According to justice spokesperson Mark Witzaney, the statements are firsthand accounts following a stressful situation.

“Given their role or responsibility during the incident, each staff member’s perspective may differ,” he stated, adding they didn’t have much time to write their statements, so typos, errors and lapses in memory “would not be unlikely.”

“Which is why the department collects as many perspectives as possible following such incidents.”

Back at the jail, other guards started evacuating inmates, including a few who went to the young offenders facility, at around 4:30 p.m.

This group caused more problems.

At around 6 p.m., an inmate kicked his cell door, causing it to become jammed in the frame, according to a statement provided by staff member Lily Zhang.

That’s when a staff member identified as Lafleur, L. smelled tobacco smoke and realized the smell was coming from behind the jammed door.

“This writer advised the clients to cut it out,” stated Lafleur, “Since staff could not enter the room.”

A few minutes later, the smell of marijuana smoke started wafting from the cell, according to Lafleur.

The inmates remained there until the door was fixed around 8:15 p.m.

The Justice Department has been highly secretive about the cause and circumstances of the fire, at times downplaying its severity and heavily redacting documents released to Nunatsiaq News earlier this year through an access to information request.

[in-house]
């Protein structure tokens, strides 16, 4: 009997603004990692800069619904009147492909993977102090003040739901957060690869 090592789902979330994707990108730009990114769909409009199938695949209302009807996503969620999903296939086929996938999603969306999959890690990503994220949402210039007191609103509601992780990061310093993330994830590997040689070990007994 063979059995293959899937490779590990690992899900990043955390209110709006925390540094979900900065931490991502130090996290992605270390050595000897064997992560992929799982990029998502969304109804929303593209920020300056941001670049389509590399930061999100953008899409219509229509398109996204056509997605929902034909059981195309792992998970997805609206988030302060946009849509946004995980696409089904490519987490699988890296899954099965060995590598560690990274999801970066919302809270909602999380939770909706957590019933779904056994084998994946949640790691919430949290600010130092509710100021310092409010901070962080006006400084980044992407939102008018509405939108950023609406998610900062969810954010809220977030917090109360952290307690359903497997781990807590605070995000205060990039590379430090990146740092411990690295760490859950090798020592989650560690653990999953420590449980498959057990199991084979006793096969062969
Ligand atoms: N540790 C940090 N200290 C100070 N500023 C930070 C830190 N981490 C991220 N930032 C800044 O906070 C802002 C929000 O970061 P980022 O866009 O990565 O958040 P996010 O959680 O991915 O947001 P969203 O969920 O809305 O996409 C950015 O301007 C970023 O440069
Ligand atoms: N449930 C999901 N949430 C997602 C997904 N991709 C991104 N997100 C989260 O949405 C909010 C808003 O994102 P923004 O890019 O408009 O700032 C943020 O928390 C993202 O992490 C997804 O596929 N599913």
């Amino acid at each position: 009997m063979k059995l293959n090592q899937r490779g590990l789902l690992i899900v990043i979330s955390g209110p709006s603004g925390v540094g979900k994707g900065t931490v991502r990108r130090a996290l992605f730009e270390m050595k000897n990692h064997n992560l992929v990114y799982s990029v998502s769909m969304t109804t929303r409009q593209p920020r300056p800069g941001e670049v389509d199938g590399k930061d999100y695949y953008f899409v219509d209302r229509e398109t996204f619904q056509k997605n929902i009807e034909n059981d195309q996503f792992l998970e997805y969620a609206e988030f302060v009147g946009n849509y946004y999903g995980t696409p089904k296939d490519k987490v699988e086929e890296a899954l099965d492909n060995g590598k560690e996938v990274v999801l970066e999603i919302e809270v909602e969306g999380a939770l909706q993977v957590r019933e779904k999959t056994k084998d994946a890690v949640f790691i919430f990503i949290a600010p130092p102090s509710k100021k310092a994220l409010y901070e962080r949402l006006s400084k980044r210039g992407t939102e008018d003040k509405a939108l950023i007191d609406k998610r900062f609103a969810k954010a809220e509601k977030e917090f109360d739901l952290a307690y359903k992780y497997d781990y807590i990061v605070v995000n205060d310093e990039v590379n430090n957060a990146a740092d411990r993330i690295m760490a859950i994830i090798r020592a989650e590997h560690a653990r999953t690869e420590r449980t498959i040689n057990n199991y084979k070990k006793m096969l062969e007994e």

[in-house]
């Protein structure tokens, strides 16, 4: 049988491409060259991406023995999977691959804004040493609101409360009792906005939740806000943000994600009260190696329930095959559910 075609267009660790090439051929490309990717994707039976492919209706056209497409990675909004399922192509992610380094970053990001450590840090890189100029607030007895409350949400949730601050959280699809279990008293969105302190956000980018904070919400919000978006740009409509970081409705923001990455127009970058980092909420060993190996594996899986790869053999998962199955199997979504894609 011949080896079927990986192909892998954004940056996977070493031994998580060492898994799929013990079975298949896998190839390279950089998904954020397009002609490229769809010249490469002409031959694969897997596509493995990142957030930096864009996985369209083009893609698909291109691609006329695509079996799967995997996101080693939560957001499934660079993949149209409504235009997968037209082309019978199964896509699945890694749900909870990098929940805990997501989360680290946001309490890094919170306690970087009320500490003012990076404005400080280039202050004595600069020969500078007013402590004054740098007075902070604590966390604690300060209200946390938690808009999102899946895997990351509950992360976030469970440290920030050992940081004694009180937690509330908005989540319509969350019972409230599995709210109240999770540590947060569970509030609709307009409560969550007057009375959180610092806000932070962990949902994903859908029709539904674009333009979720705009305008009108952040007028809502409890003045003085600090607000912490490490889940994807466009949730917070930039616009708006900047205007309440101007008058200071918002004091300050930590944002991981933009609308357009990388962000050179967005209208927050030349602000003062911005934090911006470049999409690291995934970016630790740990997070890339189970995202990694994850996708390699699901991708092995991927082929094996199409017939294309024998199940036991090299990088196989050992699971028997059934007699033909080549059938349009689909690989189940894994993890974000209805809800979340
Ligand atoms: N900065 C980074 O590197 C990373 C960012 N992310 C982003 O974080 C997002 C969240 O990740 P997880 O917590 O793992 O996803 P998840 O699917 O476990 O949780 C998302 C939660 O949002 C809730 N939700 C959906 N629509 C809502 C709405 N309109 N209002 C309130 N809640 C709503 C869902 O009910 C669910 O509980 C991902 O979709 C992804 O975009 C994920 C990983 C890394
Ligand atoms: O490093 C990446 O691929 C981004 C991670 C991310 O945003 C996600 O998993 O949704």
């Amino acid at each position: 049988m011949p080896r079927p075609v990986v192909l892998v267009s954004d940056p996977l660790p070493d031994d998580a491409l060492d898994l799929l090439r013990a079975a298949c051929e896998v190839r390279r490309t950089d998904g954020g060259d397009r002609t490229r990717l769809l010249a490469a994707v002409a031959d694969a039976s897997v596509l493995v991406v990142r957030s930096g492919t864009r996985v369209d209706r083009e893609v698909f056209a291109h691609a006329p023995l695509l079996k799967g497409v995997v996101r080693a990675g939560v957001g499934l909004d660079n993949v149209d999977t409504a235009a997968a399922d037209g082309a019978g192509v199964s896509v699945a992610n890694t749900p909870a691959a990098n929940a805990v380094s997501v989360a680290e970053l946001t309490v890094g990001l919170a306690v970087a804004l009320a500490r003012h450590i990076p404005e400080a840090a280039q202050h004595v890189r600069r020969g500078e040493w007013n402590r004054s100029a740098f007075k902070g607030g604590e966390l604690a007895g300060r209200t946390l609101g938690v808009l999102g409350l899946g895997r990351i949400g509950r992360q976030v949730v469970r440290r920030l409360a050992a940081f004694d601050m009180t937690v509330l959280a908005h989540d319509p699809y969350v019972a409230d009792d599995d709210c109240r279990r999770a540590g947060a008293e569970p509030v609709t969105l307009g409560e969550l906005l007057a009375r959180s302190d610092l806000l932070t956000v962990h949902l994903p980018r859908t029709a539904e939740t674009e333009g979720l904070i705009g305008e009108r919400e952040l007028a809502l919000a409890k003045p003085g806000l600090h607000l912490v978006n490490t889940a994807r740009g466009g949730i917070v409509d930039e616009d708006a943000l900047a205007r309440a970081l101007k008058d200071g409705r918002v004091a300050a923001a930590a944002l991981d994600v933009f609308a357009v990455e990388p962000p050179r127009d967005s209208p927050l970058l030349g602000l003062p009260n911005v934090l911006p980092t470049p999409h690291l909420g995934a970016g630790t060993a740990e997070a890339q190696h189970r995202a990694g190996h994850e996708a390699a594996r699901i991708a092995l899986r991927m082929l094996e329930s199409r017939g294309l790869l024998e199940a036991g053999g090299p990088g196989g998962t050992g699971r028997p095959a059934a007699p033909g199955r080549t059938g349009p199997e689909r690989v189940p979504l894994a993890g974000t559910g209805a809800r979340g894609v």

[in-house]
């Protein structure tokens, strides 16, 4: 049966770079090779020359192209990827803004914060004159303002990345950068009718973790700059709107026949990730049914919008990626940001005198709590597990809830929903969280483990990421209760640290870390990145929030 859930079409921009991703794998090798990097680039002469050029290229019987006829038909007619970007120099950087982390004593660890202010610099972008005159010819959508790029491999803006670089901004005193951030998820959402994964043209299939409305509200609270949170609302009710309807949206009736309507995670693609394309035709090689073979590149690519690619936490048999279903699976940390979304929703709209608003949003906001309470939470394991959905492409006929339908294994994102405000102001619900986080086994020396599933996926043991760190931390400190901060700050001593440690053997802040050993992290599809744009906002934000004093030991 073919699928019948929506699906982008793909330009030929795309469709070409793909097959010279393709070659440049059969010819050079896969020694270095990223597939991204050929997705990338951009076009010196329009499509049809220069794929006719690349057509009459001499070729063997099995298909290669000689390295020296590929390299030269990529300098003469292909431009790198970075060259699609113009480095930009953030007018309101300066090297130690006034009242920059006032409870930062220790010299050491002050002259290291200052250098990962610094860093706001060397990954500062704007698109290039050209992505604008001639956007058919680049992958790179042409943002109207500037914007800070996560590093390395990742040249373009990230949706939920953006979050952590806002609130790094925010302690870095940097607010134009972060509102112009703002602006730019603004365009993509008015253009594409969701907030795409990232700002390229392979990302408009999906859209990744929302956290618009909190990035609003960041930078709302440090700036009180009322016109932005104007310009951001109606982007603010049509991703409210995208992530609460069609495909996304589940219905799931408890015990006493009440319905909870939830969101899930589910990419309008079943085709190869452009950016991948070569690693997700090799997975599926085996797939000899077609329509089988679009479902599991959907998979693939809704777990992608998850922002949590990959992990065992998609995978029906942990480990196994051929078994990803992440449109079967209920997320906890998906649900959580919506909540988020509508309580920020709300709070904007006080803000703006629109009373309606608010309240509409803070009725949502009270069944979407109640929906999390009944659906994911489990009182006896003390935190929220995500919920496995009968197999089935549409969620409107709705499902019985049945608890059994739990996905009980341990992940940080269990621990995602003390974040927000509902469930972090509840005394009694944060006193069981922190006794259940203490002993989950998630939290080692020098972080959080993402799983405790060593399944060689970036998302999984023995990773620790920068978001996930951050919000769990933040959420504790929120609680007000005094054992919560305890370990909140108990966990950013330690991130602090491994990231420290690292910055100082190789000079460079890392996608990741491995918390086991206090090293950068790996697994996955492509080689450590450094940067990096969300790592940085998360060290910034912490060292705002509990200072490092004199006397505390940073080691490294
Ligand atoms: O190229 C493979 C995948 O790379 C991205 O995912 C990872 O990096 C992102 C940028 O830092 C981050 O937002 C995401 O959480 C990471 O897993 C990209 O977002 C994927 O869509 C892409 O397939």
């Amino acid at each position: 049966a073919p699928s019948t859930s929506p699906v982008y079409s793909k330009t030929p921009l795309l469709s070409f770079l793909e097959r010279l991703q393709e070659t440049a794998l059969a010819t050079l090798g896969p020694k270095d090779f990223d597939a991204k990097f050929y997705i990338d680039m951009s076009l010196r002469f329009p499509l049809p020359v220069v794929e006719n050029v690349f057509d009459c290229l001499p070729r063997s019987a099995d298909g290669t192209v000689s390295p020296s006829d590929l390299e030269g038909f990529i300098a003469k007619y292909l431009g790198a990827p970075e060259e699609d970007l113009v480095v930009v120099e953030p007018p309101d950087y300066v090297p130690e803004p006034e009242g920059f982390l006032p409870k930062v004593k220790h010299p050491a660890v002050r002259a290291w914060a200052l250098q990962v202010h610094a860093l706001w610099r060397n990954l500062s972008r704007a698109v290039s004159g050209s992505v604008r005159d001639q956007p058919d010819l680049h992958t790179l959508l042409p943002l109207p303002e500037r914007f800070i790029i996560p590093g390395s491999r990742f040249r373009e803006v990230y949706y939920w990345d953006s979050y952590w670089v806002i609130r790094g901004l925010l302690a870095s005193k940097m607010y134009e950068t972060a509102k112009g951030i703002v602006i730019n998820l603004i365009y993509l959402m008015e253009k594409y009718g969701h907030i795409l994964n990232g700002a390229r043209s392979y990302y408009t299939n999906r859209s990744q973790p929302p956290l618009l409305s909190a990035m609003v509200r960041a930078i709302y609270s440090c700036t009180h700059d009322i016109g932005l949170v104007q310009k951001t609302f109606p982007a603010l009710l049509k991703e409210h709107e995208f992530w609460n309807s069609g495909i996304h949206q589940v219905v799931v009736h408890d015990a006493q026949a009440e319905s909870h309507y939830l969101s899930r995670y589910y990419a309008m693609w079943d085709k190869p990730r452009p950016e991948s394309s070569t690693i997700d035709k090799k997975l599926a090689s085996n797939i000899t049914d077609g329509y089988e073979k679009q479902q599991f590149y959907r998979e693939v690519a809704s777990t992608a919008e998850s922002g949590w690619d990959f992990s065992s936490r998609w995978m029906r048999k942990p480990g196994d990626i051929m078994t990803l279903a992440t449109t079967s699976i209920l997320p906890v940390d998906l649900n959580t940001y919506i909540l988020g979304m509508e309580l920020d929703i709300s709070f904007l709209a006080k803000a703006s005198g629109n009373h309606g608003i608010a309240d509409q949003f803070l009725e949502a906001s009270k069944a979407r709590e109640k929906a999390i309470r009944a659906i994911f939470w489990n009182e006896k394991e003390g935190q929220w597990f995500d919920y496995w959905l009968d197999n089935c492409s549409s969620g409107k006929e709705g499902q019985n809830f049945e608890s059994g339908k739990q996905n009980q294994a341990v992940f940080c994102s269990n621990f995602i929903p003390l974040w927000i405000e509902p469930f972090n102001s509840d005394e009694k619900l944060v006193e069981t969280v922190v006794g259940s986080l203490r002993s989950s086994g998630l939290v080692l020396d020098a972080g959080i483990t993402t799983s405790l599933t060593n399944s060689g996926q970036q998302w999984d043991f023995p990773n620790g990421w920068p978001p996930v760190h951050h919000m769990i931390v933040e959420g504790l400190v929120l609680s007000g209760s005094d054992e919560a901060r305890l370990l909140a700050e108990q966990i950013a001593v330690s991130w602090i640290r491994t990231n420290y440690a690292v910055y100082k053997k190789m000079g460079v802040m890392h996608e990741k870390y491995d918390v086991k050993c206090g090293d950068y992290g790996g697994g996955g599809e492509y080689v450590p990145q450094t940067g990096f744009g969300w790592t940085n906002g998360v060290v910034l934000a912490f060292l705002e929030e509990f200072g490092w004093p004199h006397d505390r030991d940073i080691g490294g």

In March, city spokesperson Lisa Milosavljevic said the fire was minor, caused by a piece of burning plastic.

The department originally chose not to release the witness statements included in this story, citing an ongoing investigation into the incident.

The department reversed that decision in September at the recommendation of the territory’s information and privacy commissioner, who argued that relying too heavily on this provision as a reason to not release documents can create a “black hole into which too much information could disappear.”

The RCMP is still investigating the fire, said spokesperson Cpl. Pauline Melanson. She did not offer any updates to the investigation, which has been ongoing for six months.

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(22) Comments:

  1. Posted by Seriously on

    This article definitely reads as though it’s punching down. Why name front line staff and talk about their harrowing experience? I’m sure the staff who worked long hours and who went through trauma are not enjoying having to re-experience this trauma and read about it in the news to be part of town gossip. I get reporting on the details generally but to name and shame staff and to even talk about a potential injury? Its pretty gross.

    • Posted by Pangloss on

      I agree in principle, but I’m not sure I see any shaming going in here.

    • Posted by TMO on

      Completely agree! I hope the staff receive the support they need after this experience and having their information published with names. Wholly inappropriate and unnecessary!